Austin- Traveling across the Lone Star State is a great way to spend your free time, but going from Orange to El Paso is a bit faster if you fly. We all know the rules and regulations that go into flying high: No knives, no liquids, and no weapons. Seems simple, right? Well, turns out tons of items are turned over to T.S.A. each day, and where they end up is well worth a stop on The Texas Bucket List.
In a huge warehouse next to Austin’s airport, you’ll find a frenzy of people looking to find a deal. We’re at the State Surplus Property Storefront in Austin.
“Well, it’s different everyday,” Jeffrey Neely said.
Kristy Fierro leads the charge on this large sale that’s put on by the state.
“This place is where all state assets go to be retired, so everything from a state agency that they no longer have a need for comes to us,” Kristy said. “We either transfer it to another state agency, or we sell it to the public.”
The large inventory of lamps, desks, chairs and even cars is only part of the reason people drive for miles to come to this place. While the bigger items move quickly, it’s the smaller things that really fly off the shelves.
“We also dispose of the willfully surrendered airport property that is taken or surrendered at a T.S.A. checkpoint here in the state of Texas,” Kristy said. “That’s when things get really weird.”
If you’ve ever lost something in the airport, accidentally put your pocket knife in your carry on or had problematic paraphernalia while pushing your way through security, chances are it ended up here.
“Yes, we get a little bit of everything … from knives to machetes to golf clubs,” Kristy said. “You name it. Snakes in a bottle. Tools. Bats. All kinds of fun stuff.”
Wait…wait…wait…did she say snakes in a bottle? It seems cobra and scorpion infused liquor is looked down upon. I mean who drinks this stuff?
“No rhyme or reason, man,” Kristy said.
While the snake known as Surplussss is not for sale, there’s plenty of other things that are.
“Our inventory changes all of the time,” Kristy said. “We don’t even know what it is half of the time.”
This large stockpile of peculiar items includes letter openers, bottle openers, and of course, knives.
“We sell thousands every year, and we receive thousands and thousands more,” Kristy said. “It’s Texas, man. Knives are very popular.”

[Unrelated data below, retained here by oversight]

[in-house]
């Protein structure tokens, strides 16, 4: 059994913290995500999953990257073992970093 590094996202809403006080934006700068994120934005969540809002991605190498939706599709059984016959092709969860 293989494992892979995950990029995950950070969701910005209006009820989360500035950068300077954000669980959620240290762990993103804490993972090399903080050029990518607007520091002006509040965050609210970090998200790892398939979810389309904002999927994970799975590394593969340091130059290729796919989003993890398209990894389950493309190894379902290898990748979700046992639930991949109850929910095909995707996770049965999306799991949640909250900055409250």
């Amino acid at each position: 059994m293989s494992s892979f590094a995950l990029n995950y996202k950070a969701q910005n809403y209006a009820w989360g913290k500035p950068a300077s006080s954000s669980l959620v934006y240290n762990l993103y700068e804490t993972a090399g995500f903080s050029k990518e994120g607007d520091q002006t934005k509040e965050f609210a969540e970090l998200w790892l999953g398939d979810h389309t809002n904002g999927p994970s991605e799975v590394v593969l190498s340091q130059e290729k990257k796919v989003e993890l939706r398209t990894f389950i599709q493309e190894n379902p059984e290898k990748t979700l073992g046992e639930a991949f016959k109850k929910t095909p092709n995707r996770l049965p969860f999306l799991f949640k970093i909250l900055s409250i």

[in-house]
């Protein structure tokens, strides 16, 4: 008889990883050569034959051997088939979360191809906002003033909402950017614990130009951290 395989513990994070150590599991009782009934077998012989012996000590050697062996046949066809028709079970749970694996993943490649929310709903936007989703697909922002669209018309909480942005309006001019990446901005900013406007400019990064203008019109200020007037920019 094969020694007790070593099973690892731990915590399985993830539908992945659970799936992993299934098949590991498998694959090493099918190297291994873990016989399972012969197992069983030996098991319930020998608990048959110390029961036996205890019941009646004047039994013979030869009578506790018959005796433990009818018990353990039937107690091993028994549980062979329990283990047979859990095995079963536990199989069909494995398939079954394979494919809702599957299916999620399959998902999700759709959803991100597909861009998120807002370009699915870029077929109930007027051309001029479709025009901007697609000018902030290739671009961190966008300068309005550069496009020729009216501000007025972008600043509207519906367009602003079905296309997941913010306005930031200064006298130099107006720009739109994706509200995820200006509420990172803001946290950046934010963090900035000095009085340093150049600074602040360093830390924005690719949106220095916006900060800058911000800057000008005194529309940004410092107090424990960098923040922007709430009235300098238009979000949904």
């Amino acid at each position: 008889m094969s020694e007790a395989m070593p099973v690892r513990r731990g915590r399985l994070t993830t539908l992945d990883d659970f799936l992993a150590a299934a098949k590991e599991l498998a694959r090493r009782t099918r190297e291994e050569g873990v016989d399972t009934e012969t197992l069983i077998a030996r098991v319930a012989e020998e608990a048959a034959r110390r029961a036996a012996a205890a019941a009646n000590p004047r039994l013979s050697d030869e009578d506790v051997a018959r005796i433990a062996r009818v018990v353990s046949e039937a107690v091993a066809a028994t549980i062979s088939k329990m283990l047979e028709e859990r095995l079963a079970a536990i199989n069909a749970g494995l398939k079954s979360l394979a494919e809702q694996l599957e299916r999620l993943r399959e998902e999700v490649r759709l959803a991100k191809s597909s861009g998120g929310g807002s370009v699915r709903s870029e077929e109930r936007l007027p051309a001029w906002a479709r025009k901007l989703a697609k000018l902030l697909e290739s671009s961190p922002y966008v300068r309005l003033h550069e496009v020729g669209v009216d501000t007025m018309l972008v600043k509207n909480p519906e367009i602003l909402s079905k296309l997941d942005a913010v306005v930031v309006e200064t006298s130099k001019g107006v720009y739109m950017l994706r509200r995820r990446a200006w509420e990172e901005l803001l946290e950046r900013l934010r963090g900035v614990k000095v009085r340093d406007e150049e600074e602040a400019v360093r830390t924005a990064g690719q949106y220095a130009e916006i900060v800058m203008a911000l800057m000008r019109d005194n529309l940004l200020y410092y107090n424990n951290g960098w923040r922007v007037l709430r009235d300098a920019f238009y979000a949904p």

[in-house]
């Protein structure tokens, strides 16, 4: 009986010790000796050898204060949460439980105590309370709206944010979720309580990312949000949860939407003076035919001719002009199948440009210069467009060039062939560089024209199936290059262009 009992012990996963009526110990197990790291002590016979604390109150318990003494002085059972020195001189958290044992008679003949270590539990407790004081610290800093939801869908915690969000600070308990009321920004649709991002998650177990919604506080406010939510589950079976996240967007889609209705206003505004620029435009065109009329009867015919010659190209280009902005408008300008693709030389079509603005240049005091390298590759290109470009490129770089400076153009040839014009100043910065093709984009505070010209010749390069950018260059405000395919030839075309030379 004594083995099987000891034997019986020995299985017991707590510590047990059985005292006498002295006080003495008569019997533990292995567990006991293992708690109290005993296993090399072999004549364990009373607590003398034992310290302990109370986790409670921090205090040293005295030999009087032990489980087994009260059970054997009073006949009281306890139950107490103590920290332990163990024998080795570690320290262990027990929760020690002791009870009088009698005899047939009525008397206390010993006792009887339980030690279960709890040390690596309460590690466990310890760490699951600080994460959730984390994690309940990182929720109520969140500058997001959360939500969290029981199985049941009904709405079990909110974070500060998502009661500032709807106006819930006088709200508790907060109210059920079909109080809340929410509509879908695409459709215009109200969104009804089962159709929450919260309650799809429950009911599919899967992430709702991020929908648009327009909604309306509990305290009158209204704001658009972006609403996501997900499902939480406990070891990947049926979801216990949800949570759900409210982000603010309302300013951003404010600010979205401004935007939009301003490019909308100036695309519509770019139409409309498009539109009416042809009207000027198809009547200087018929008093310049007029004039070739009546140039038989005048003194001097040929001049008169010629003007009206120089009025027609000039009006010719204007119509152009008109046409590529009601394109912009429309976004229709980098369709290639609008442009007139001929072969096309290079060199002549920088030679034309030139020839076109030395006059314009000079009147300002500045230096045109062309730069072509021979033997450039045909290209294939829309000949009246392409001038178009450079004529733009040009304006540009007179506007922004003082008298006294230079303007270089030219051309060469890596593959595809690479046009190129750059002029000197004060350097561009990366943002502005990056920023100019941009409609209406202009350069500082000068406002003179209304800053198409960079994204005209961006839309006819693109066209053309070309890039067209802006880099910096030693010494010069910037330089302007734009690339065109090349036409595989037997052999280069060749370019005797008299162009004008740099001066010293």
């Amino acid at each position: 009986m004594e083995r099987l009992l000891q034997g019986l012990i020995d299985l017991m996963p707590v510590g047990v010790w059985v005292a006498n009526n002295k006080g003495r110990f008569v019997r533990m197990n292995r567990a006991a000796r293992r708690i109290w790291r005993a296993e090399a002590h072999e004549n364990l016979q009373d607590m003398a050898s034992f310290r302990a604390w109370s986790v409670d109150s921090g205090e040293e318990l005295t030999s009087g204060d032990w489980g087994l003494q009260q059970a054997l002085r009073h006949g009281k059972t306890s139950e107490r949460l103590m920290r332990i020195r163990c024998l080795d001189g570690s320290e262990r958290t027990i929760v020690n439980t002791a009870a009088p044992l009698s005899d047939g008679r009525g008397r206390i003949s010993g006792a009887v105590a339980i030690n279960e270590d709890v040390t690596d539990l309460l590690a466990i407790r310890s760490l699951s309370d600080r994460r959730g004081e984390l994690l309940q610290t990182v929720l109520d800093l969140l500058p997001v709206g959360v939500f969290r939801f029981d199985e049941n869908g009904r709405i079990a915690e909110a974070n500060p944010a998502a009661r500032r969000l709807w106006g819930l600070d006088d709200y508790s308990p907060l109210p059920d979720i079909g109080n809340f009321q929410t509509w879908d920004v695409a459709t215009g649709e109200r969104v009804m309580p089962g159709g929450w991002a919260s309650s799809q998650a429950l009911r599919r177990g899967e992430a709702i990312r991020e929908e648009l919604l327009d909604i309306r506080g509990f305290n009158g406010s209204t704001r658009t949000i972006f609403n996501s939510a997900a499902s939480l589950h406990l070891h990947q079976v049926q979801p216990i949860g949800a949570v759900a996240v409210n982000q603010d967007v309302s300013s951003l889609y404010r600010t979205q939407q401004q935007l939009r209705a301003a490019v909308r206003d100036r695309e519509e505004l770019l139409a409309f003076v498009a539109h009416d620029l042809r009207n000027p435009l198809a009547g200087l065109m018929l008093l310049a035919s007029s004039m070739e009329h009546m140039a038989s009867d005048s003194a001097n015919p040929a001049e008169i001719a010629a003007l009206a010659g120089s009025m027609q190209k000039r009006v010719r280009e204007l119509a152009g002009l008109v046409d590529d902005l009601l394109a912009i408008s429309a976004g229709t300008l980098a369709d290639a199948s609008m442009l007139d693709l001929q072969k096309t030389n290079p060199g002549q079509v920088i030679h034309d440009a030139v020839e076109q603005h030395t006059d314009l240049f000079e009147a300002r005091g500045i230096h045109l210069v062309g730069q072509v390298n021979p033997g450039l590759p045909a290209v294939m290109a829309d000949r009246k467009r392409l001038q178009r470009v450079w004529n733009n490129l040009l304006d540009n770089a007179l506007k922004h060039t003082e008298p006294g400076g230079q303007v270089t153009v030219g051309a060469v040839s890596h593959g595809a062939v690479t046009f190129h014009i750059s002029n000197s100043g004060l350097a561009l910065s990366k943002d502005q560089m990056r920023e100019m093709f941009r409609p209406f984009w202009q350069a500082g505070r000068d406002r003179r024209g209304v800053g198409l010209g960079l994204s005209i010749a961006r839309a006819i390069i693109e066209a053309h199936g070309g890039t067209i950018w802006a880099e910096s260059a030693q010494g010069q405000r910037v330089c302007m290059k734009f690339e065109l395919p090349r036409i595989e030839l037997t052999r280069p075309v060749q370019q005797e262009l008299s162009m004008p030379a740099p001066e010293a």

You can find plenty of knives dedicated to Texas.
“Started digging,” Larry Mackey said. “Just start digging, and I guarantee you’re gonna find something that, if it’s unique or it’s something like, ‘You know, I could use this,’ it’s definitely worth it.”
All this stuff comes from each and every airport in Texas. Houston and Dallas make monthly deliveries to the Surplus Store. New inventory comes in so fast and furious that the fine working folks here have a hard time with the workflow.
“So now we’re gonna take you into what we refer to as ‘The Cage,’” Kirsty said. “This is our primary sorting area for the property that comes from the airports. So it comes in huge containers full of random items, and they have to dump it out here, and we make this makeshift little table here to kind of catch it all … to try to figure out what it is. So they sort out the knives, the tools into that type, and then we do a little bit more research on some of the other items. “
What’s crazy is some of the items you’ll find that get surrender to security.
“Just for the kind of shock factor of everything that we get, Jeff said. “Doing the mundane gets old for me, and I definitely like the unexpectability of what I do here. It’s very entertaining.”
While people who peruse the peculiar and purposeful can get the perfect deal, the folks that get a first hand look at these far out finds can’t.
“Personally, we cannot purchase anything,” Kristy said. “There’s a specific ethics statute in law about us purchasing. You can get in a lot of trouble, so no.”
The good news is that all of the stuff they sell pays the bills and even brings in a little extra cash that goes back to the state of Texas.
“So, what they don’t know about the place is that we are self-funded, and everything that we sell goes to support our operations or eventually goes back to the general revenue fund,” Kristy said. “It is re-appropriated back to the state agencies.”
If you’re looking for that perfect something for that special someone, you simply never know what you’ll find at the State Surplus Property Storefront making it well worth a stop on The Texas Bucket List.
“Perfect place to come to before you kick the bucket,” Larry said.